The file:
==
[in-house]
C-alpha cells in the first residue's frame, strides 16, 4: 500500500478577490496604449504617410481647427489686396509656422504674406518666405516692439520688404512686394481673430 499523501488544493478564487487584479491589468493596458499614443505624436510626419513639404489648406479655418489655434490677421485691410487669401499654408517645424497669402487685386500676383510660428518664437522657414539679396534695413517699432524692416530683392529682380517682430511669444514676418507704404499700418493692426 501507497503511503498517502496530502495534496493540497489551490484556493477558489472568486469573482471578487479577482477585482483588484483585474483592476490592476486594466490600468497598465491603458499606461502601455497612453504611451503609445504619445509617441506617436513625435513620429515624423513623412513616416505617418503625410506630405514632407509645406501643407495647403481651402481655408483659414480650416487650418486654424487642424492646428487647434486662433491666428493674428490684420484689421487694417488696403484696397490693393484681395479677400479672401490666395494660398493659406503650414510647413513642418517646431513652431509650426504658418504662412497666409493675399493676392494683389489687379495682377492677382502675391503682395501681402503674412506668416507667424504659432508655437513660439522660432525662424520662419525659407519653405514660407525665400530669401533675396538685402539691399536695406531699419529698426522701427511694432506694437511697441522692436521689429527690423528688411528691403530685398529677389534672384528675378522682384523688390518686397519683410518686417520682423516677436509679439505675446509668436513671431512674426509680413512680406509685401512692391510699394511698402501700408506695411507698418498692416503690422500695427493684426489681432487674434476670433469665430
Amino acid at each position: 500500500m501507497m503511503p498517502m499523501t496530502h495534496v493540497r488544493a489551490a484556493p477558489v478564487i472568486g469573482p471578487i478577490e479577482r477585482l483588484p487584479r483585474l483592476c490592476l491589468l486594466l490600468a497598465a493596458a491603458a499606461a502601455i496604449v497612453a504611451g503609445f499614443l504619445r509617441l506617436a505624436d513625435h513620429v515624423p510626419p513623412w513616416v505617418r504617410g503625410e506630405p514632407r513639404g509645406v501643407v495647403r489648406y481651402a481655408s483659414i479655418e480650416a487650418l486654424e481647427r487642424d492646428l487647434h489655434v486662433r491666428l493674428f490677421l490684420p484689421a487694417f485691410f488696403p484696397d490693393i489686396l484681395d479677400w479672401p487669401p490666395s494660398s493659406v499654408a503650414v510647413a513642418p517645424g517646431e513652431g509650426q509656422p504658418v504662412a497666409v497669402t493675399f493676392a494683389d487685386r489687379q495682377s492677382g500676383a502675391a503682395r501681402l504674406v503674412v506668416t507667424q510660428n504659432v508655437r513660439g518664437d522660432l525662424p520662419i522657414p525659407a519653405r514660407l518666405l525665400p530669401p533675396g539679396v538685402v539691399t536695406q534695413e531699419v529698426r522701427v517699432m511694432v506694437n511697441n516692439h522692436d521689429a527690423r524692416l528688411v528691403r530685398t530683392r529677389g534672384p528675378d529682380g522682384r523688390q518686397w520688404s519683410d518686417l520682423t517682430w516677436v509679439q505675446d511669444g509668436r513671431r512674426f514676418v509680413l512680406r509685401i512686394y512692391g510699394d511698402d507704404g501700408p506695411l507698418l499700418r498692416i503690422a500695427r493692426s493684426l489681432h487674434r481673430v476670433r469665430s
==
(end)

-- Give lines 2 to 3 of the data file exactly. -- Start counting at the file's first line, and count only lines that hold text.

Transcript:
C-alpha cells in the first residue's frame, strides 16, 4: 500500500478577490496604449504617410481647427489686396509656422504674406518666405516692439520688404512686394481673430 499523501488544493478564487487584479491589468493596458499614443505624436510626419513639404489648406479655418489655434490677421485691410487669401499654408517645424497669402487685386500676383510660428518664437522657414539679396534695413517699432524692416530683392529682380517682430511669444514676418507704404499700418493692426 501507497503511503498517502496530502495534496493540497489551490484556493477558489472568486469573482471578487479577482477585482483588484483585474483592476490592476486594466490600468497598465491603458499606461502601455497612453504611451503609445504619445509617441506617436513625435513620429515624423513623412513616416505617418503625410506630405514632407509645406501643407495647403481651402481655408483659414480650416487650418486654424487642424492646428487647434486662433491666428493674428490684420484689421487694417488696403484696397490693393484681395479677400479672401490666395494660398493659406503650414510647413513642418517646431513652431509650426504658418504662412497666409493675399493676392494683389489687379495682377492677382502675391503682395501681402503674412506668416507667424504659432508655437513660439522660432525662424520662419525659407519653405514660407525665400530669401533675396538685402539691399536695406531699419529698426522701427511694432506694437511697441522692436521689429527690423528688411528691403530685398529677389534672384528675378522682384523688390518686397519683410518686417520682423516677436509679439505675446509668436513671431512674426509680413512680406509685401512692391510699394511698402501700408506695411507698418498692416503690422500695427493684426489681432487674434476670433469665430
Amino acid at each position: 500500500m501507497m503511503p498517502m499523501t496530502h495534496v493540497r488544493a489551490a484556493p477558489v478564487i472568486g469573482p471578487i478577490e479577482r477585482l483588484p487584479r483585474l483592476c490592476l491589468l486594466l490600468a497598465a493596458a491603458a499606461a502601455i496604449v497612453a504611451g503609445f499614443l504619445r509617441l506617436a505624436d513625435h513620429v515624423p510626419p513623412w513616416v505617418r504617410g503625410e506630405p514632407r513639404g509645406v501643407v495647403r489648406y481651402a481655408s483659414i479655418e480650416a487650418l486654424e481647427r487642424d492646428l487647434h489655434v486662433r491666428l493674428f490677421l490684420p484689421a487694417f485691410f488696403p484696397d490693393i489686396l484681395d479677400w479672401p487669401p490666395s494660398s493659406v499654408a503650414v510647413a513642418p517645424g517646431e513652431g509650426q509656422p504658418v504662412a497666409v497669402t493675399f493676392a494683389d487685386r489687379q495682377s492677382g500676383a502675391a503682395r501681402l504674406v503674412v506668416t507667424q510660428n504659432v508655437r513660439g518664437d522660432l525662424p520662419i522657414p525659407a519653405r514660407l518666405l525665400p530669401p533675396g539679396v538685402v539691399t536695406q534695413e531699419v529698426r522701427v517699432m511694432v506694437n511697441n516692439h522692436d521689429a527690423r524692416l528688411v528691403r530685398t530683392r529677389g534672384p528675378d529682380g522682384r523688390q518686397w520688404s519683410d518686417l520682423t517682430w516677436v509679439q505675446d511669444g509668436r513671431r512674426f514676418v509680413l512680406r509685401i512686394y512692391g510699394d511698402d507704404g501700408p506695411l507698418l499700418r498692416i503690422a500695427r493692426s493684426l489681432h487674434r481673430v476670433r469665430s